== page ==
Infographic: Understanding Our Diverse Brain

Recent advances in single-cell omics and other techniques are revealing variation at genomic, epigenomic, transcriptomic, and posttranscriptomic levels.

By , , and | November 1, 2017

© HEIDI SCHMIDT

Of the 100 billion or so neurons in the human brain, there may be no two that are alike. Such diversity can arise at all stages of development and into adulthood. In the case of genetic changes that are passed on to daughter cells, the stage at which mutations occur will dictate their frequency in the brain. Researchers are now working hard to catalog every cell type within the human brain, and understand how differences among them may underlie variation in neuronal function. There are early hints that this mosaicism may contribute to personality and behavioral differences among individuals, as well as to various neurological or psychiatric disorders.


GENETIC DIVERSITY
Mutations such as single nucleotide polymorphisms (SNPs) and copy number variants (CNVs) are common contributors to variation among neuronal genomes (left). Retrotransposons such as L1s that can jump around the genome can also introduce changes (left, above).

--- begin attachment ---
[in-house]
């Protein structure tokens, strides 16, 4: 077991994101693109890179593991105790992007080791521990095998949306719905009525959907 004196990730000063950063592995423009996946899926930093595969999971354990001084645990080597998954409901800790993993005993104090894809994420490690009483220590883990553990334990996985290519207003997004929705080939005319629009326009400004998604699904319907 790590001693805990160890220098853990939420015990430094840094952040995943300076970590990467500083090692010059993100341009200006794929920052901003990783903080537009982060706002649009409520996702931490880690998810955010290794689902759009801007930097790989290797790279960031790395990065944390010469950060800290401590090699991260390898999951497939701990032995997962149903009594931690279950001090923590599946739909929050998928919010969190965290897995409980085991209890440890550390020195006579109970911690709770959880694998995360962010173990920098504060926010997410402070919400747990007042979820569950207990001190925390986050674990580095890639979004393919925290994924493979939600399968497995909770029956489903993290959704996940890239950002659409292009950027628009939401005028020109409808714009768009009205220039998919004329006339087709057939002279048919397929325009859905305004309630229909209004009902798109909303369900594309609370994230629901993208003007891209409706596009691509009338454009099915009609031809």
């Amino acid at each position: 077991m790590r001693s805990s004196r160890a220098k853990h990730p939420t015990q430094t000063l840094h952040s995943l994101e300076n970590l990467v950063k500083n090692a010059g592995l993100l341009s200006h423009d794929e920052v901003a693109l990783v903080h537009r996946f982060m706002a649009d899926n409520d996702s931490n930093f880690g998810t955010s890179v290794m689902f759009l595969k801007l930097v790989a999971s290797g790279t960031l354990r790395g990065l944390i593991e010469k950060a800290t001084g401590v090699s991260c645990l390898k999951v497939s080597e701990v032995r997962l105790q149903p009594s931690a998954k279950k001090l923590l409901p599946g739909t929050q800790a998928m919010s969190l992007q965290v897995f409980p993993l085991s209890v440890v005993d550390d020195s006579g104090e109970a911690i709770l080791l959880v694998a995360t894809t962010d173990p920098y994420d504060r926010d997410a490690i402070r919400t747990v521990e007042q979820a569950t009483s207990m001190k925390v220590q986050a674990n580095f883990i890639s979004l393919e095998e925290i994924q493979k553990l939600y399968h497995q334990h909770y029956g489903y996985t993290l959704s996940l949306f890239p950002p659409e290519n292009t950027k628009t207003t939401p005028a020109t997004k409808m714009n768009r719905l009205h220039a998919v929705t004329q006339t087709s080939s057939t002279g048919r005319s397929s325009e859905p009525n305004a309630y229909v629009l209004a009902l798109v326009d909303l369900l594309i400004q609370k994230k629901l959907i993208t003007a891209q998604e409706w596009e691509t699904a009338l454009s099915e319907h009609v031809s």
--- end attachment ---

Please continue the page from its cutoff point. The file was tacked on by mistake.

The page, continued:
EPIGENETIC DIVERSITY
Beyond genomic variation, differences in histone and DNA methylation, among other epigenetic changes, can affect neurons’ gene expression, leading to variation in the cells’ transcriptomes.
POSTTRANSLATIONAL MODIFICATIONS
After proteins are produced, further variation can stem from the addition of sugars and other molecules that may affect stability and where the proteins go in the cell.
POSTTRANSCRIPTIONAL VARIATIONS
Differences in how expressed RNAs are processed into final transcripts for translation can lead to variability in protein structure and levels.
ENVIRONMENT-DRIVEN PLASTICITY
As neurons fire, they undergo molecular changes that affect their morphology, their tendency to fire again, and the amount of neurotransmitter they release. These and other responses to the local environment contribute to the overall diversity seen among individual neurons of the brain.

SOMATIC MOSAICISM

Although it was once assumed that all cells within an organism shared an identical genome, researchers now know this not to be true. Genetic variation can arise at any time, and these changes will be passed down to future generations of cells. Thus, mutations that occur early in development will lead to larger cell populations that carry the change, whereas mutations that occur in terminal cell lineages will be contained in relatively few cells.

© HEIDI SCHMIDT

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